however circumstances might have chilled its generous source. Deeply anxious as he was as to the result of the investigation, r..tOong full tilt at the difficulty he encountered, having the means of over- whelming the Master of Burrell within his reach, he suffered the Jew to continue a series of questions to Colonel Jones, while he spoke to Robinsooth- ing and caressing him as a father Would have soothed and caressed an afflicted child. But this unbending of his sterner nature was lost upon the unhappy Ranger ; he could not have replied if he would ; all his faculties were suspended; and he remained in silence and without motion, unconscious of the Protector's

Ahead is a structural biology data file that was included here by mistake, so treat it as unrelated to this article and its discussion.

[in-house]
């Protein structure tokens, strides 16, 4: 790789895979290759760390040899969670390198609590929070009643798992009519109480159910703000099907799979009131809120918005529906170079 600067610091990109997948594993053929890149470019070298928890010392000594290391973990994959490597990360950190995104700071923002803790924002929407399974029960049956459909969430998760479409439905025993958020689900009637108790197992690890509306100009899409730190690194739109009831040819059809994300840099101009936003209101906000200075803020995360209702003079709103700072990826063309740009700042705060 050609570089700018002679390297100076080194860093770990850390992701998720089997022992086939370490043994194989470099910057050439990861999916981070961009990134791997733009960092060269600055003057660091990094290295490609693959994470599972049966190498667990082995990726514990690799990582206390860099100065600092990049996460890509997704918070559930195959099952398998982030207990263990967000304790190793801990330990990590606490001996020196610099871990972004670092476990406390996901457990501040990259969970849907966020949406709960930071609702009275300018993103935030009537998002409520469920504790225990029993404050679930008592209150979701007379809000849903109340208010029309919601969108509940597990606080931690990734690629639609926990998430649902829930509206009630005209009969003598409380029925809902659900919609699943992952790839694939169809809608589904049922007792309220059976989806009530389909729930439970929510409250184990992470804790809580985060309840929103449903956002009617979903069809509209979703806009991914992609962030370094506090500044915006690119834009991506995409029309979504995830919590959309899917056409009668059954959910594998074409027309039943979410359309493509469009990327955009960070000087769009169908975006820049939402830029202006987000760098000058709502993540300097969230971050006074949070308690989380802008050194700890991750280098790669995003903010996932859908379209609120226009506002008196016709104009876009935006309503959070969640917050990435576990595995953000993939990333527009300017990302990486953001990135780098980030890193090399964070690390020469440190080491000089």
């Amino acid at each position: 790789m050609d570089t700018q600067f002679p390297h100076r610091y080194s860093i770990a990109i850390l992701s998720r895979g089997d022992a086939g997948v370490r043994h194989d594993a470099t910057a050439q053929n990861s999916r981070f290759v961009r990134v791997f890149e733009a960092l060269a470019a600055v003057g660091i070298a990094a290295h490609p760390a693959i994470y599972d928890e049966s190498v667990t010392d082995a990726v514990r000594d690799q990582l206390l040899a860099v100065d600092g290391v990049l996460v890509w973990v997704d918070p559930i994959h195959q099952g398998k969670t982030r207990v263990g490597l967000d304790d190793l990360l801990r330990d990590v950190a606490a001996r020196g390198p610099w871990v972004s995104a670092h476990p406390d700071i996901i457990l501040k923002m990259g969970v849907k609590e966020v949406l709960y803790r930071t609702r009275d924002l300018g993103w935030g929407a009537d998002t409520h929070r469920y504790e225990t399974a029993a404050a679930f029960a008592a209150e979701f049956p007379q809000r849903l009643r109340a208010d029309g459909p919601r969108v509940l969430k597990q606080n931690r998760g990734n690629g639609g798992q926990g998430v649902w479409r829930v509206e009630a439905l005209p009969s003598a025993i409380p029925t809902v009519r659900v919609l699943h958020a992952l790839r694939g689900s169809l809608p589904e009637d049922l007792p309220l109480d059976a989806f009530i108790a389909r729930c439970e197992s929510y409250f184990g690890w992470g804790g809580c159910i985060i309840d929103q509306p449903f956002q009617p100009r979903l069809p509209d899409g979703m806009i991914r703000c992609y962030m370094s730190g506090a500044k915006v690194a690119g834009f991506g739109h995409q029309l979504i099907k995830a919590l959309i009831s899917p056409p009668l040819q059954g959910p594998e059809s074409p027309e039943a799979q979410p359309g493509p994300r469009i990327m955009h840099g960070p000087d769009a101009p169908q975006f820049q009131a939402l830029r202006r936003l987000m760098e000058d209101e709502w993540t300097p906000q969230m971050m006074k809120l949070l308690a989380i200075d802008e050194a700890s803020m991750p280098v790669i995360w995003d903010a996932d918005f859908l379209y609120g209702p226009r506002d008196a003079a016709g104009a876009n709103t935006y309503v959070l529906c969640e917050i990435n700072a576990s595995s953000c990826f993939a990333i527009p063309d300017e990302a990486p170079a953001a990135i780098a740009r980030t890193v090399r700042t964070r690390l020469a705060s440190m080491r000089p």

condescending kindness. '

" 'Tis ever thus," ejaculated Oliver, looking upon the sad figure now by his side. " 'Tis ever thus; there never was a noble heart but the blight fell on it doubtless he loved the maid : the Lord be with us ! He is seized—pray the Al- mighty not for death." He struck his dagger on a hand -bell that lay mien the table, ordered that his own surgeon should attend Robin with all due speed, and then walked kindly by his side to the open door, where he delivered him to 'a favourite attendant. Those in the ante-room who had witnessed Cromwell's "gentlenessto Robin Hays were profuse in their offers of assistance to One whom, but a little while before, they had jested at and insulted. Courtiers are as rife in republics as in king-governed countries. Your sycophants bow to the power, and not to the person. Dress but a dog in royal robes, and call bins Emperor-, Protector—King, and thousands will rejoice loudly if he but wag his tail. ,